Collateral and Guarantees

Collateral and guarantees are powerful tools that allow financial institutions to offer credit on favorable terms to small businesses whose informational opacity might otherwise result in either credit rationing or the extension of credit only on relatively unfavorable terms. These contract features address adverse selection problems at loan origination and moral hazard problems that arise after credit has been granted. Collateral and guarantees may also reduce the cost of intermediation because a financial institution may be able to assess the value of pledged or guaranteed assets at a lower cost than it can assess the value of the business as a going concern.

Guarantees give the lender general recourse against the assets of principal owner or other party issuing the guarantee for deficiencies by the firm in repaying the loan. A guarantee is similar to a pledge of outside personal collateral, but differs in two important ways. First, a guarantee is a broader claim than a pledge of collateral, since the liability of the guarantor is not limited to any specific assets. Second, a guarantee is a weaker claim than a pledge of collateral against any given set of assets, since a guarantee does not involve specific liens that prevent these assets from being sold or consumed.

Both guarantees and outside personal collateral may provide powerful incentives for the entrepreneur to behave in a way that benefits the beneficiary creditor (often to the detriment of other creditors) when the business is in distress. This incentive depends more on the importance to the entrepreneur of losing the assets than on the value of the assets to the lender in the event of default. Therefore, a guarantee or pledge of personal collateral from an entrepreneur with only a modest amount of personal wealth may still provide a strong incentive that benefits the lender, even if recourse against these personal assets represents only a small fraction of the value of the loan. Personal outside collateral and guarantees, while commonly used by small businesses, are rare for large firms. An owner of a large corporation rarely has enough wealth to back the debt of the firm or owns a large enough share of the firm to want to back the debt personally.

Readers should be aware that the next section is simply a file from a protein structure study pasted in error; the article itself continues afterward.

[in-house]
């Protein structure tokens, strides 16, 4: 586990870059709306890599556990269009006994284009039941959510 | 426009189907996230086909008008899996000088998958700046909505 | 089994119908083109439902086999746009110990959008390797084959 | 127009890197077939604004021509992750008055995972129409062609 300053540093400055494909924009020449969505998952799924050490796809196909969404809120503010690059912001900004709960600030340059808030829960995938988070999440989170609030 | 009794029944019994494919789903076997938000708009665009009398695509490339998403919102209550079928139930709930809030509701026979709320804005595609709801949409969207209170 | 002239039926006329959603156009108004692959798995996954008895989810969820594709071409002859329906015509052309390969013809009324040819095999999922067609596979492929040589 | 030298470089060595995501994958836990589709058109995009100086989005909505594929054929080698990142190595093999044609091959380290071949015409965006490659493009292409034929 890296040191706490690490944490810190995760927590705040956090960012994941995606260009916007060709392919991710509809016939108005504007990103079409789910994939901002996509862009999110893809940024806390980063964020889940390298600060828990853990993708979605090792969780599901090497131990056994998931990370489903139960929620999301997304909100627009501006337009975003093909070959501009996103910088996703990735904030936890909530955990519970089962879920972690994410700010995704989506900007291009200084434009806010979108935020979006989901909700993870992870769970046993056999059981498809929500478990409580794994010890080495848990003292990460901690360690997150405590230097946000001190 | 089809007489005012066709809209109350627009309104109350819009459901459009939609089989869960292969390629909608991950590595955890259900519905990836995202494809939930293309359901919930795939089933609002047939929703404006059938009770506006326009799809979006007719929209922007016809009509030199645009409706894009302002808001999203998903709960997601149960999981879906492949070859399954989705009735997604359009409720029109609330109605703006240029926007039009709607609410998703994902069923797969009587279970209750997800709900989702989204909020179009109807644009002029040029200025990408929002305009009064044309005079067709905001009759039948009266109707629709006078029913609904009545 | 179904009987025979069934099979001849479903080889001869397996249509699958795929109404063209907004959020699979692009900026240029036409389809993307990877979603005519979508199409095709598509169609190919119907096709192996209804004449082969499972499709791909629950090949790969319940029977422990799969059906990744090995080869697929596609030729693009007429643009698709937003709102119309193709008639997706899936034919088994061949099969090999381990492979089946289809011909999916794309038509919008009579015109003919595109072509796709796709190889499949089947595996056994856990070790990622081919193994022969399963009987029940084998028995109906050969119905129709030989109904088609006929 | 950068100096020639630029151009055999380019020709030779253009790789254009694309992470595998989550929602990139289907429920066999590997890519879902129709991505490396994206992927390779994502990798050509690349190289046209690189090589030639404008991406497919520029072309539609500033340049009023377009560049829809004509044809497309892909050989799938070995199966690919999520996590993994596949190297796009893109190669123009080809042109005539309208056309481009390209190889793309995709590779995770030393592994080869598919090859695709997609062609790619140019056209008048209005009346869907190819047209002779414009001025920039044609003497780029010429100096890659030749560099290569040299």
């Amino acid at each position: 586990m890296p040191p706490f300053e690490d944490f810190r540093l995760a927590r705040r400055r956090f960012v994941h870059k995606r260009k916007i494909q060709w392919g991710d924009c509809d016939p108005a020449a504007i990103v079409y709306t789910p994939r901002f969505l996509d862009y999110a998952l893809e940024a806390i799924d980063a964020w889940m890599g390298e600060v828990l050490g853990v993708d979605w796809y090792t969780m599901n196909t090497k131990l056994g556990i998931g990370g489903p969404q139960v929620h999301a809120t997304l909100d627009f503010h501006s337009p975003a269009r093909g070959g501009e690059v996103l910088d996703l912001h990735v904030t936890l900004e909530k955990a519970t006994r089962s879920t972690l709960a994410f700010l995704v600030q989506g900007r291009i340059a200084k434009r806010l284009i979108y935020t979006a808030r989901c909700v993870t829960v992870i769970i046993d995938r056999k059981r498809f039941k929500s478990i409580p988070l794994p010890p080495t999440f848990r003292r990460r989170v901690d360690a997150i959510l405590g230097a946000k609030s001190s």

Many small businesses pledge accounts receivable and/or inventory as inside collateral to secure lines of credit in which the amount of credit granted fluctuates with the value of qualifying receivables/inventory. This may be especially useful to the lender when the borrower is an informationally opaque firm because the lending institution's risk exposure is not as closely tied to the uncertain future cash flows of the firm as in other types of lending. The monitoring of receivables and inventory may also produce valuable information about future firm performance as well as information about the value of the collateral and, therefore, be used as part of an overall relationship that may lead to more favorable credit terms in the future.

Outside personal collateral and guarantees are also important to the financing of small firms that have few pledgeable business assets. About 40% of small business loans and close to 60% of loan dollars are guaranteed and/or secured by personal assets. Personal guarantees and pledges of personal assets may be seen as substitutes for an injection of additional equity by the owners. Under most circumstances, financial institutions would offer better terms if the same amount of equity were added to the firm, which would save the costs of pursuing recourse against personal assets in the event of financial losses. However, these extra costs may be offset by some benefits for the owner of personal collateral and guarantees, such as better convenience, lower transactions costs, or better diversification, rather than liquidating personal assets and investing the proceeds in the business.

Loan Commitments/Lines of Credit

Most small business debt held by financial institutions is under lines of credit, which is a form of loan commitment. The financial institution is obliged to provide the credit unless the borrower's condition has suffered "material adverse change," or if the borrower has violated a covenant in the contract. Lines of credit are generally pure revolving facilities that allow the firm to borrow as much of the line as needed at any given time during the specified term. Flexible and convenient for the borrower, lines of credit are usually used to provide working capital, rather than to fund specific large investments.

Loan commitments provide protection for the borrower against having their credit withdrawn in instances of credit rationing or credit crunches that are based on general market conditions, rather than specific, identifiable, legally defensible deteriorations in the individual borrower's condition.

Debt Covenants and Maturity

Restrictive covenants and choice of maturity dates are other tools financial institutions use to solve the informational opacity problems of small businesses. In part, covenants are designed to give the financial institution more control by requiring the borrower to return to the institution to renegotiate covenants when strategic opportunities arise or when the financial condition of the firm changes. The strictest covenants are usually placed on firms with the greatest credit risk and greatest moral hazard incentives.